The election of the next President of the United States is drawing near with just two weeks to go. Many Americans (and I suspect many non-Americans as well) have been counting down the days to the end of what has been a brutal campaign. Like many parents I’ve struggled with just how, exactly, to talk to my kids about this election.
Earlier this year, I started to see articles popping up about how to talk to children about Donald Trump, specifically. But I wonder, too, about how to talk to children about the extraordinary thing they are witnessing in this election cycle: the breakdown of mutual agreements – spoken and unspoken – about how political discourse happens in an open and free democracy with peaceful transitions of power.
To be sure, American politics have always been contentious. Heated debates and party divisions are not new. What feels new to me, though, is the unwillingness on all sides to truly listen with a willingness to be changed by what we hear.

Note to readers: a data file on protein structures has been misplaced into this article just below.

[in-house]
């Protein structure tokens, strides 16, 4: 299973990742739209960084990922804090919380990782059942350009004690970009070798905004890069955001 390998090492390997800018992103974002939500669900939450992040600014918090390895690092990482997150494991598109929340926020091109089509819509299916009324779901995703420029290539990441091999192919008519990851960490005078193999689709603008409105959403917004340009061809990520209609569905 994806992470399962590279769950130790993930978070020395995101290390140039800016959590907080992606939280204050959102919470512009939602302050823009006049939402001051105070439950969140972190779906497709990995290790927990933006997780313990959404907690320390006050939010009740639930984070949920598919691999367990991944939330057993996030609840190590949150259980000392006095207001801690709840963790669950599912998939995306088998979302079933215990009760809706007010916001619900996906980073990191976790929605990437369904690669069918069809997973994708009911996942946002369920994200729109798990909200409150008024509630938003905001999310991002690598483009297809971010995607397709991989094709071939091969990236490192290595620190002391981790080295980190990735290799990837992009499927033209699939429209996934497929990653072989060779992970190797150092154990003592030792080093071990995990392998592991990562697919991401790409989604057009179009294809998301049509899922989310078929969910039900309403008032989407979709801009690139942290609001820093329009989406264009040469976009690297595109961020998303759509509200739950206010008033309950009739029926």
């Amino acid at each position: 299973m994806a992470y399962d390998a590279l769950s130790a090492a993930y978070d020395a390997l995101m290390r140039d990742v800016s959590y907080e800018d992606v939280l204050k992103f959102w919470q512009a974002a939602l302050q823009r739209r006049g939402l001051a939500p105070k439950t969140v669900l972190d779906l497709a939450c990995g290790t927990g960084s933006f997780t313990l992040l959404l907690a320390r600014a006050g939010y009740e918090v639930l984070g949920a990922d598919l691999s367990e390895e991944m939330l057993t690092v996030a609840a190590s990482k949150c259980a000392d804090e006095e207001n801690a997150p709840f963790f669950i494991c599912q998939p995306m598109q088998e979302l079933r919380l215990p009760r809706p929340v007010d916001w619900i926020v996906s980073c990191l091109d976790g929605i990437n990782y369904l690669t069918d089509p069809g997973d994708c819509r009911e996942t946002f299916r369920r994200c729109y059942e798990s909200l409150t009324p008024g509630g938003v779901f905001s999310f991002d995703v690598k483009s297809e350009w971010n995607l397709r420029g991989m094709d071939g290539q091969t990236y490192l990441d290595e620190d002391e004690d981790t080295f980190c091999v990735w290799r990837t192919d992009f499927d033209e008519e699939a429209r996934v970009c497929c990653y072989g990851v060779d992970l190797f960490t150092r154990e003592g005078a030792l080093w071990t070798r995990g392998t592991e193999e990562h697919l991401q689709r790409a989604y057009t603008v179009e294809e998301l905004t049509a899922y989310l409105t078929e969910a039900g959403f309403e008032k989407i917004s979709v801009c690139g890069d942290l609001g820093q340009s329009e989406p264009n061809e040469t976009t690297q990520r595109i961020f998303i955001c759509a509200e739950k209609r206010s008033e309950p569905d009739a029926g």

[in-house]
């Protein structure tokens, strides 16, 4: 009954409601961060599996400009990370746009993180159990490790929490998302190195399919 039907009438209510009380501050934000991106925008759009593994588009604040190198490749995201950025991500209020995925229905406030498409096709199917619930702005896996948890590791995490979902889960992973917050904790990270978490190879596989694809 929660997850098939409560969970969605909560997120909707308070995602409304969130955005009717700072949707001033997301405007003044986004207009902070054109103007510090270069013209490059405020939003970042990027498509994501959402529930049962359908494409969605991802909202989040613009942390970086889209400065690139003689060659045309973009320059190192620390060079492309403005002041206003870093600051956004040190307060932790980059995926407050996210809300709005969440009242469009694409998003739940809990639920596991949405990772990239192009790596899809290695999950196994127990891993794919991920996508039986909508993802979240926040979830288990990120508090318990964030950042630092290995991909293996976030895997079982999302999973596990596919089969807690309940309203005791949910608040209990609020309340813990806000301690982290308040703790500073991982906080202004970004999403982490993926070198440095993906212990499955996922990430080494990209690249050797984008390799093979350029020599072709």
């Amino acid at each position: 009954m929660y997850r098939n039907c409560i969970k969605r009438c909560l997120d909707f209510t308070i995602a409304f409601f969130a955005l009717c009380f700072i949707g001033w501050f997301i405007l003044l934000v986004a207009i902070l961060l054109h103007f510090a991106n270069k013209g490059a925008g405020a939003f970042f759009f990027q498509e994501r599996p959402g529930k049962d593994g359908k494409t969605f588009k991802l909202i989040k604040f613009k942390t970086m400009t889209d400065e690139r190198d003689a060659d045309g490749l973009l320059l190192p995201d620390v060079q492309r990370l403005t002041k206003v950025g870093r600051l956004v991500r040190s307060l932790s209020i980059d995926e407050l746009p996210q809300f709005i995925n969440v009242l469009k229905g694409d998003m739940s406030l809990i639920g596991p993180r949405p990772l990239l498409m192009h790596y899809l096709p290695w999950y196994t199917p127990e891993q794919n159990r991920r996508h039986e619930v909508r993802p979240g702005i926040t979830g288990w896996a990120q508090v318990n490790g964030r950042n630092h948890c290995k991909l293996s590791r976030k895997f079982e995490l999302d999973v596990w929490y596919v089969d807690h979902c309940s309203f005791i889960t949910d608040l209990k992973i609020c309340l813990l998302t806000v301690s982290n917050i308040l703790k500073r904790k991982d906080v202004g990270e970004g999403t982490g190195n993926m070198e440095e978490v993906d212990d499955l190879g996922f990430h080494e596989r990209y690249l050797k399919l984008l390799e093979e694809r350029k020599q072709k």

It is this type of listening that I try to model and teach my children. It is this type of listening that helps me to experience being seen and understood. And I think it is this type of listening that can and will ultimately create healing if we are willing to step into it.
Listening is one of my greatest challenges as a parent. In the hustle of day-to-day life – school, work, meals, nap, laundry, dishes – I can sometimes become so focused on what needs to happen (according to me) that I don’t always stop and listen with a willingness to be changed when my kids try to express something to me. I might stop and look at them and pay attention as they speak. I may even silently congratulate myself for being so patient.
But if I’m just trying to make them feel heard rather than actually listening and taking in what they are saying, willing to adjust course based on what they express, am I really modeling how I hope they will show up in the world?